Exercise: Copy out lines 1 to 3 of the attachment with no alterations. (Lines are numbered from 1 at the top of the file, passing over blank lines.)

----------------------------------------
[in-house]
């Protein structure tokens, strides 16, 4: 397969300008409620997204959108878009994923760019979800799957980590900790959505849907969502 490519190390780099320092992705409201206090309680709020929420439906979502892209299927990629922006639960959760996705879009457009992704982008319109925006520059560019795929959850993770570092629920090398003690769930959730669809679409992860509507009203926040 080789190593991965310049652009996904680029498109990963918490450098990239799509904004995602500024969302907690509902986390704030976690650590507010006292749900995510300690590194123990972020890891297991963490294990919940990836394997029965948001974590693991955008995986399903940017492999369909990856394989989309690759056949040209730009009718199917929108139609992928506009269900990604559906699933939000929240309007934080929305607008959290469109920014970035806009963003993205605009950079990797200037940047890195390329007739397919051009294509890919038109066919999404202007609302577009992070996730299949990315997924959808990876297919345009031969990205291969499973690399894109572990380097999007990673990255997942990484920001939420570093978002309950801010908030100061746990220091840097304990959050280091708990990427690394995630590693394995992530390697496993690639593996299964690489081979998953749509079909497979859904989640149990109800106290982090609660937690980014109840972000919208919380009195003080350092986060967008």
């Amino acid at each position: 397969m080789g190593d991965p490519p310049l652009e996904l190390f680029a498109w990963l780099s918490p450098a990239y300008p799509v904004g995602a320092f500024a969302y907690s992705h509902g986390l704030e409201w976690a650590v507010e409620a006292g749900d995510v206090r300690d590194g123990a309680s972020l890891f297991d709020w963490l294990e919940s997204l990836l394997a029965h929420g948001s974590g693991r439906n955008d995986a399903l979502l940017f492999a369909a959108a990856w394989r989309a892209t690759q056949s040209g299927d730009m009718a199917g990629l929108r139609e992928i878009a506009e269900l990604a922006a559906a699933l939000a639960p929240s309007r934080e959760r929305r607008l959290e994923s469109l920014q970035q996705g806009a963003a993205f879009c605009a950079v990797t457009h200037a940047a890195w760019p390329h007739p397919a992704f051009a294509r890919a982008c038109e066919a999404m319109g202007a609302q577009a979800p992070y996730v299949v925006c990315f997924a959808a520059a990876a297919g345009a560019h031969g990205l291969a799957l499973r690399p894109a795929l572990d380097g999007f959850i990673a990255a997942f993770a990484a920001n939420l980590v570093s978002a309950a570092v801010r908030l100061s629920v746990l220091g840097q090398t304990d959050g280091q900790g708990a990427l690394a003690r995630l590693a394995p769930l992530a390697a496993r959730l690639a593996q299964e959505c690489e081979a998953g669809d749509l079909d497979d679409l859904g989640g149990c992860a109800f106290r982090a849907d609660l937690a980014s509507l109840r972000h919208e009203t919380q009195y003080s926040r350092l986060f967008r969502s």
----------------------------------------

[in-house]
């Protein structure tokens, strides 16, 4: 397969300008409620997204959108878009994923760019979800799957980590900790959505849907969502 490519190390780099320092992705409201206090309680709020929420439906979502892209299927990629922006639960959760996705879009457009992704982008319109925006520059560019795929959850993770570092629920090398003690769930959730669809679409992860509507009203926040 080789190593991965310049652009996904680029498109990963918490450098990239799509904004995602500024969302907690509902986390704030976690650590507010006292749900995510300690590194123990972020890891297991963490294990919940990836394997029965948001974590693991955008995986399903940017492999369909990856394989989309690759056949040209730009009718199917929108139609992928506009269900990604559906699933939000929240309007934080929305607008959290469109920014970035806009963003993205605009950079990797200037940047890195390329007739397919051009294509890919038109066919999404202007609302577009992070996730299949990315997924959808990876297919345009031969990205291969499973690399894109572990380097999007990673990255997942990484920001939420570093978002309950801010908030100061746990220091840097304990959050280091708990990427690394995630590693394995992530390697496993690639593996299964690489081979998953749509079909497979859904989640149990109800106290982090609660937690980014109840972000919208919380009195003080350092986060967008």
């Amino acid at each position: 397969m080789g190593d991965p490519p310049l652009e996904l190390f680029a498109w990963l780099s918490p450098a990239y300008p799509v904004g995602a320092f500024a969302y907690s992705h509902g986390l704030e409201w976690a650590v507010e409620a006292g749900d995510v206090r300690d590194g123990a309680s972020l890891f297991d709020w963490l294990e919940s997204l990836l394997a029965h929420g948001s974590g693991r439906n955008d995986a399903l979502l940017f492999a369909a959108a990856w394989r989309a892209t690759q056949s040209g299927d730009m009718a199917g990629l929108r139609e992928i878009a506009e269900l990604a922006a559906a699933l939000a639960p929240s309007r934080e959760r929305r607008l959290e994923s469109l920014q970035q996705g806009a963003a993205f879009c605009a950079v990797t457009h200037a940047a890195w760019p390329h007739p397919a992704f051009a294509r890919a982008c038109e066919a999404m319109g202007a609302q577009a979800p992070y996730v299949v925006c990315f997924a959808a520059a990876a297919g345009a560019h031969g990205l291969a799957l499973r690399p894109a795929l572990d380097g999007f959850i990673a990255a997942f993770a990484a920001n939420l980590v570093s978002a309950a570092v801010r908030l100061s629920v746990l220091g840097q090398t304990d959050g280091q900790g708990a990427l690394a003690r995630l590693a394995p769930l992530a390697a496993r959730l690639a593996q299964e959505c690489e081979a998953g669809d749509l079909d497979d679409l859904g989640g149990c992860a109800f106290r982090a849907d609660l937690a980014s509507l109840r972000h919208e009203t919380q009195y003080s926040r350092l986060f967008r969502s």